The narrator is distressed by the old man's clouded cataract like eye. It disturbs him so much that he says it is the reason he must kill the man. '... resembled that of a vulture - a pale blue eye with a film over it.' Poe uses a metaphor to compare the eye to that of a vulture, a scavenger which feeds off the dead remains of animals. This introduces the idea of death, and coldness and makes one apprehensive of the eye. The description of the pale blueness of the eye, could suggest that the narrator feels the eye looks right into him and his conscience, and that this scares him. Poe emphasizes the old man's eye describing it as, '. . evil eye' the modern reader can relate to this belief as it is still prevalent in many cultures today.

Poe builds the anticipation to a climax when he describes the old man's fear. 'Groan of mortal terror' Poe uses emotive language here and continues to build the suspense; the reader can empathise with the old man as indeed does the narrator. 'I knew what the old man felt, and pitied him' this is in direct conflict with the narrator's actions, he then went to say, '. . . although I chuckled at heart.' This demonstrating that he ignores his conscience and follows his overriding intention from his heart to kill. The 'mortal' is very suggestive that the old man knows his doom.

Poe then uses the devices; personification and metaphor when he says that, 'death . . . stalked with his black shadow before him, and enveloped the victim.' This is very potent as it gives the impression of death being a living malevolent force. It is fear-provoking as it suggests that we will be followed before we die and be sucked into a hellish vacuum. The modern reader could link this idea with the infamous Grim Reaper. He is a legend that is supposed to take us from this earth to the afterlife.

Poe raises the tempo of the story to an electric climax describing the beating of the old man's heart. 'It grew quicker and quicker, louder and louder every instant.' This use of repetition is demonstrating the old man's fear and replicating the beat of his racing heart, and so we read each word like on heart beat.

The raise in tempo of the Old man's heart is relative to the raise in the narrator's fury. 'It increased my fury, as the beating of a drum stimulates the soldier into courage.' This suggests that he feels that he is being encouraged from a higher power, and his obeying orders (perhaps voices in his head). In addition it is saying that his cause is just and he is innocent like a soldier in a just war.

When the narrator murders the old man, Poe is quite vague about the details. Much is left to the imagination of the reader after reading the description of how he died. 'I dragged him to the floor, and pulled the heavy bed over him.' For the modern reader this would not be satisfactory as nowadays we watch films with much more graphic details, and need to clearly picture how the murder was committed.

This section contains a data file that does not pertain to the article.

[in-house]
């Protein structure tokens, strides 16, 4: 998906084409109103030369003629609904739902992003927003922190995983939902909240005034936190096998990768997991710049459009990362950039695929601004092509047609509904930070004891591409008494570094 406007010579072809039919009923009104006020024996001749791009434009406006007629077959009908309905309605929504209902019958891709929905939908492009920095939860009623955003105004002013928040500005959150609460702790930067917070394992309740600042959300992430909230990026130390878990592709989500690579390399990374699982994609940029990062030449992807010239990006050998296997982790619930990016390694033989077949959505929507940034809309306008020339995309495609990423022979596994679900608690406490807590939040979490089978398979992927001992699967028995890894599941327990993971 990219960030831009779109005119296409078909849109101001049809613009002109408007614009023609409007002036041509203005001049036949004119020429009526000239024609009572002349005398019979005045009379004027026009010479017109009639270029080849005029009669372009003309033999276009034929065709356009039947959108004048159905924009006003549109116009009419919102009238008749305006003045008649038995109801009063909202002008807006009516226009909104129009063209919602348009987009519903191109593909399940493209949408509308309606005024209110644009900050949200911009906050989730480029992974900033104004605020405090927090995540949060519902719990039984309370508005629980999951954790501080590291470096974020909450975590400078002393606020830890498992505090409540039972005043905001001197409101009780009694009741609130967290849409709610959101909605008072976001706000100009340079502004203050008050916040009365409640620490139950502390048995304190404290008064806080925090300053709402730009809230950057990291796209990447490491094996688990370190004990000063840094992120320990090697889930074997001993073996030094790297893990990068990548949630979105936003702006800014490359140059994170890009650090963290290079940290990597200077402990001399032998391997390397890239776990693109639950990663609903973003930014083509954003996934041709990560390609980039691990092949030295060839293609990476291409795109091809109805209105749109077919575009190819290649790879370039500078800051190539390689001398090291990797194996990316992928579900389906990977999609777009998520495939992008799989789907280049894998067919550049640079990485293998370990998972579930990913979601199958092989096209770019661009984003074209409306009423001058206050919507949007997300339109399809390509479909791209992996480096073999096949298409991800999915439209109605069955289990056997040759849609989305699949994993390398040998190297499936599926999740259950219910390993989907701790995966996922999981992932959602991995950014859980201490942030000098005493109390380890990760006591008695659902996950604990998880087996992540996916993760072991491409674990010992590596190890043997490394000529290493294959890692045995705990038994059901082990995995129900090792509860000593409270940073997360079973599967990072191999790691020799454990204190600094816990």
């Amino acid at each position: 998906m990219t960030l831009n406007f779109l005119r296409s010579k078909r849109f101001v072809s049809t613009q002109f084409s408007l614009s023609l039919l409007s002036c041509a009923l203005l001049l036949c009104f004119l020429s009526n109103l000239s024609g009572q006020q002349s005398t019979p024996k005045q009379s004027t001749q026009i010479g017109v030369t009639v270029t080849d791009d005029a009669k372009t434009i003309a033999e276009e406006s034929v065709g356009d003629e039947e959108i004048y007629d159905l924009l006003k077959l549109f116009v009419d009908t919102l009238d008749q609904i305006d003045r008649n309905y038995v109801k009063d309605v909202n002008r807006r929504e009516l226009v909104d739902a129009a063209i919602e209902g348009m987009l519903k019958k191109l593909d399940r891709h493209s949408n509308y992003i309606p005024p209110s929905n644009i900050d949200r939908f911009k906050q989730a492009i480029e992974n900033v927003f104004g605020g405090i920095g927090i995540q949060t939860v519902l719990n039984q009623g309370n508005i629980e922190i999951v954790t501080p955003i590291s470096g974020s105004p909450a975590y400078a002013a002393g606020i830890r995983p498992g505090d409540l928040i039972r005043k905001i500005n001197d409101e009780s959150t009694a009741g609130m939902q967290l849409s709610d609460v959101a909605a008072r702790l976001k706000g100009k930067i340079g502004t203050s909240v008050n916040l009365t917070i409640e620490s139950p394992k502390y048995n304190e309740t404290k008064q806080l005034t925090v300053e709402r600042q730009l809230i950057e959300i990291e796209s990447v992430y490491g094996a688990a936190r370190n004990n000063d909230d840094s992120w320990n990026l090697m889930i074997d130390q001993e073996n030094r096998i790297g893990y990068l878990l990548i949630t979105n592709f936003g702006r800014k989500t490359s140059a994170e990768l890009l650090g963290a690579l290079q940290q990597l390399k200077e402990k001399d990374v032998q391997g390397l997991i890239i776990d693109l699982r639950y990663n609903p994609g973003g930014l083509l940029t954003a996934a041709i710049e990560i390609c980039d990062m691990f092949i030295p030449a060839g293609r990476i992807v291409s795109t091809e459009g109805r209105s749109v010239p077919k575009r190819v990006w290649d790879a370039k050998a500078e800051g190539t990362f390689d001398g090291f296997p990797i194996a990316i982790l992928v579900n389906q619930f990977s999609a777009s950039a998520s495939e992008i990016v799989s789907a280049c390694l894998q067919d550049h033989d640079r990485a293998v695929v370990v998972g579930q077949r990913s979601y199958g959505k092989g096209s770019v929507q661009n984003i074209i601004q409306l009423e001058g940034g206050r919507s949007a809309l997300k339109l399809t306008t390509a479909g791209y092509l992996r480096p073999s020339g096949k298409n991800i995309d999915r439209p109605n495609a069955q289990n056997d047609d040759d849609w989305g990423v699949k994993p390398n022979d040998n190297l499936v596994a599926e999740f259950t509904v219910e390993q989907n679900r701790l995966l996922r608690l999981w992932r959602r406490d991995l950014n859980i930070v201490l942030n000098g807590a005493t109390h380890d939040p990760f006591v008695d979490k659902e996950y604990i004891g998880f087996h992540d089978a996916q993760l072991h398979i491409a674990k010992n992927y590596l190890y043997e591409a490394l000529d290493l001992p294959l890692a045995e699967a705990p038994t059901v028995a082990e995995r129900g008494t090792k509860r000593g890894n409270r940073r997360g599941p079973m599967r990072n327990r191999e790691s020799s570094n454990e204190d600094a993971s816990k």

The actual murder itself is an anti-climax. In a manner if fact fashion, the narrator 'dismembered the corpse. I cut off the head and the arms and the legs.' This makes the reader wonder if the narrator has a conscience at all as he is able to do this without a hint of guilt, as he mutilated a corpse. At this point in the story, the narrator feels he is all powerful and has got away with the murder.

'I smiled, -- for what had I to fear?' However the anxiety starts to increase again when the narrator hears the old man's heart beating again. 'It grew, louder -- louder - louder!' The narrator is clearly suffering from hallucinations, perhaps brought on by guilt. The policemen present can hear nothing. The narrator then starts to lose his mind completely. 'I foamed - I raved - I swore!' The feeling that the narrator's guilt starts to crescendo to it's peak when he blurts out a confession, in front of the startled police officers. 'dissemble no more! I admit the deed!'

In the story of 'The fall of the house of Usher' the scene is set by a Poe's description of a gloomy atmospheric setting. 'The clouds hung oppressively low in the heavens' suggesting threat. Also Poe uses personification when he describes the House of Usher as 'melancholy'. He starts extending the personification of the House later on in the paragraph, when he writes, 'the vacant eye-like windows'.

All these descriptions thus portray an image of a desolate, ominous place. The narrator compares seeing the House of Usher to the horrible reality of somebody for whom the effects of opium are wearing off, revealing a horrible reality. 'The bitter lapse into everyday life-the hideous dropping of the veil.' The modern reader would associate this with going 'Cold Turkey'. This is good imagery from Poe as it shows clearly that this is not a place someone would like to be and as a result sets a very foreshadowing beginning to the story.

Just before the narrator enters the house he describes an exterior with some neglect including, 'Minute fungi'. This suggests decay as Fungi lives off dead remains. Thus firmly setting the story in an atmosphere of gloom and decay.

Poe also writes of a barely visible crack extending from the roof to the bottom of the house. 'Barely perceivable fissure' this is very foreboding as the reader is already contemplating the significance of the crack in this atmosphere of decay. He is also hinting strongly at what is going to happen to the house. The modern reader is familiar with the genre of the haunted house tales, which is typically set in a place like this. However they would not like the idea of being told the outcome of the story early on, as today stories and movies usually have a big climax where the ending is then discovered.

When the narrator enters the house the atmosphere of foreboding continues to build, there is nothing cheerful to be seen. 'The general furniture was profuse, comfortless, antique and tattered' also Poe describes 'an atmosphere of sorrow'. Thus making the reader feel wary of the House.